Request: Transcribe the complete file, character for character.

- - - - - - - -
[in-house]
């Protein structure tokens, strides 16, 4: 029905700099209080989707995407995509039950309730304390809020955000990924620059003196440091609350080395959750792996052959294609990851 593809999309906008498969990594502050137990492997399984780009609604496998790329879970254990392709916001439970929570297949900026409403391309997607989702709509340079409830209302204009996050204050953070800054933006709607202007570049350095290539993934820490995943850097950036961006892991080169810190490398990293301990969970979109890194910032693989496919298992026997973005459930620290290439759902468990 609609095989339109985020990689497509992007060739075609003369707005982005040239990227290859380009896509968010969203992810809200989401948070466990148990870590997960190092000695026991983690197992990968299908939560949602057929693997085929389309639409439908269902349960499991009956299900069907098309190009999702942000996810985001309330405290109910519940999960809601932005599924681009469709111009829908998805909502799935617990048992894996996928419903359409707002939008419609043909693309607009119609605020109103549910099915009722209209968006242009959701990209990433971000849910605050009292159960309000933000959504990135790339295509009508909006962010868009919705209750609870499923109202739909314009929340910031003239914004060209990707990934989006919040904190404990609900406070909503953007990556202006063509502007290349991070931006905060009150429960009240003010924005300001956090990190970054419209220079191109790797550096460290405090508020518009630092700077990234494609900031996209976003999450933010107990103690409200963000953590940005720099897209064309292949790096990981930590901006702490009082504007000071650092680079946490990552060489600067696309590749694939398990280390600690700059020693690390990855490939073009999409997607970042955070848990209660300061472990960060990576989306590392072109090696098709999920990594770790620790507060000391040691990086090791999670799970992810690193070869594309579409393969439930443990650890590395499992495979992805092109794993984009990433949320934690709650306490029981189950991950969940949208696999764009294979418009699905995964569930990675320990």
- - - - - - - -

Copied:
[in-house]
């Protein structure tokens, strides 16, 4: 029905700099209080989707995407995509039950309730304390809020955000990924620059003196440091609350080395959750792996052959294609990851 593809999309906008498969990594502050137990492997399984780009609604496998790329879970254990392709916001439970929570297949900026409403391309997607989702709509340079409830209302204009996050204050953070800054933006709607202007570049350095290539993934820490995943850097950036961006892991080169810190490398990293301990969970979109890194910032693989496919298992026997973005459930620290290439759902468990 609609095989339109985020990689497509992007060739075609003369707005982005040239990227290859380009896509968010969203992810809200989401948070466990148990870590997960190092000695026991983690197992990968299908939560949602057929693997085929389309639409439908269902349960499991009956299900069907098309190009999702942000996810985001309330405290109910519940999960809601932005599924681009469709111009829908998805909502799935617990048992894996996928419903359409707002939008419609043909693309607009119609605020109103549910099915009722209209968006242009959701990209990433971000849910605050009292159960309000933000959504990135790339295509009508909006962010868009919705209750609870499923109202739909314009929340910031003239914004060209990707990934989006919040904190404990609900406070909503953007990556202006063509502007290349991070931006905060009150429960009240003010924005300001956090990190970054419209220079191109790797550096460290405090508020518009630092700077990234494609900031996209976003999450933010107990103690409200963000953590940005720099897209064309292949790096990981930590901006702490009082504007000071650092680079946490990552060489600067696309590749694939398990280390600690700059020693690390990855490939073009999409997607970042955070848990209660300061472990960060990576989306590392072109090696098709999920990594770790620790507060000391040691990086090791999670799970992810690193070869594309579409393969439930443990650890590395499992495979992805092109794993984009990433949320934690709650306490029981189950991950969940949208696999764009294979418009699905995964569930990675320990």